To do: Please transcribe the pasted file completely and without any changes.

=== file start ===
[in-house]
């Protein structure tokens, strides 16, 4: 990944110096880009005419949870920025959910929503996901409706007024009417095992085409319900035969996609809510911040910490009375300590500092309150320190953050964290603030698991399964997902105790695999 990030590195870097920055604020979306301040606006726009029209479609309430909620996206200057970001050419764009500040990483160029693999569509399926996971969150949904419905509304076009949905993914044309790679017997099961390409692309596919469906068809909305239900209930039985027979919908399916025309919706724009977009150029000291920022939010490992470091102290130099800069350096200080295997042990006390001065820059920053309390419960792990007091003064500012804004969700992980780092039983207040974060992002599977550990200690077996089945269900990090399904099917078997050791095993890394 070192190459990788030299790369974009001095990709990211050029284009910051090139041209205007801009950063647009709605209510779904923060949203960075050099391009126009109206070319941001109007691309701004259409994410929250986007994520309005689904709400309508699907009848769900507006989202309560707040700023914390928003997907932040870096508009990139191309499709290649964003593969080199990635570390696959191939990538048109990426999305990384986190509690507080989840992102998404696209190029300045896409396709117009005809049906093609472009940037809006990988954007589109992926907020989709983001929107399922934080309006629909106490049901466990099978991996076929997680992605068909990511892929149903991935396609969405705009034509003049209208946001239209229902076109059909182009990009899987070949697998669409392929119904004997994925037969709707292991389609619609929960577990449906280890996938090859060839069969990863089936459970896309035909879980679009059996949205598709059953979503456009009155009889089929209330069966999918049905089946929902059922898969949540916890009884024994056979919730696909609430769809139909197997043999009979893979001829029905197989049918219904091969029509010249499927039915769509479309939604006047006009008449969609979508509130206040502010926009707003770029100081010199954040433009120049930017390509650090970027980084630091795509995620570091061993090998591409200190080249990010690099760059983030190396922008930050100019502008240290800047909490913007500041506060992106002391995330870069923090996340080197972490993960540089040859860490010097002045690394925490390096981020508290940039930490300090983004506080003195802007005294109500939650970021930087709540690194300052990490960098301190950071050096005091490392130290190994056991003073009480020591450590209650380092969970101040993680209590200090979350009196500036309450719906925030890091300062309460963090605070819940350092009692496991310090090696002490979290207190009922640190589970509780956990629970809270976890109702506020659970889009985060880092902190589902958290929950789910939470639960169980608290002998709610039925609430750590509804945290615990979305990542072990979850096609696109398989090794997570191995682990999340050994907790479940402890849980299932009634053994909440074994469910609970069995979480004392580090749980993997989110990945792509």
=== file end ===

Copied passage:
[in-house]
């Protein structure tokens, strides 16, 4: 990944110096880009005419949870920025959910929503996901409706007024009417095992085409319900035969996609809510911040910490009375300590500092309150320190953050964290603030698991399964997902105790695999 990030590195870097920055604020979306301040606006726009029209479609309430909620996206200057970001050419764009500040990483160029693999569509399926996971969150949904419905509304076009949905993914044309790679017997099961390409692309596919469906068809909305239900209930039985027979919908399916025309919706724009977009150029000291920022939010490992470091102290130099800069350096200080295997042990006390001065820059920053309390419960792990007091003064500012804004969700992980780092039983207040974060992002599977550990200690077996089945269900990090399904099917078997050791095993890394 070192190459990788030299790369974009001095990709990211050029284009910051090139041209205007801009950063647009709605209510779904923060949203960075050099391009126009109206070319941001109007691309701004259409994410929250986007994520309005689904709400309508699907009848769900507006989202309560707040700023914390928003997907932040870096508009990139191309499709290649964003593969080199990635570390696959191939990538048109990426999305990384986190509690507080989840992102998404696209190029300045896409396709117009005809049906093609472009940037809006990988954007589109992926907020989709983001929107399922934080309006629909106490049901466990099978991996076929997680992605068909990511892929149903991935396609969405705009034509003049209208946001239209229902076109059909182009990009899987070949697998669409392929119904004997994925037969709707292991389609619609929960577990449906280890996938090859060839069969990863089936459970896309035909879980679009059996949205598709059953979503456009009155009889089929209330069966999918049905089946929902059922898969949540916890009884024994056979919730696909609430769809139909197997043999009979893979001829029905197989049918219904091969029509010249499927039915769509479309939604006047006009008449969609979508509130206040502010926009707003770029100081010199954040433009120049930017390509650090970027980084630091795509995620570091061993090998591409200190080249990010690099760059983030190396922008930050100019502008240290800047909490913007500041506060992106002391995330870069923090996340080197972490993960540089040859860490010097002045690394925490390096981020508290940039930490300090983004506080003195802007005294109500939650970021930087709540690194300052990490960098301190950071050096005091490392130290190994056991003073009480020591450590209650380092969970101040993680209590200090979350009196500036309450719906925030890091300062309460963090605070819940350092009692496991310090090696002490979290207190009922640190589970509780956990629970809270976890109702506020659970889009985060880092902190589902958290929950789910939470639960169980608290002998709610039925609430750590509804945290615990979305990542072990979850096609696109398989090794997570191995682990999340050994907790479940402890849980299932009634053994909440074994469910609970069995979480004392580090749980993997989110990945792509």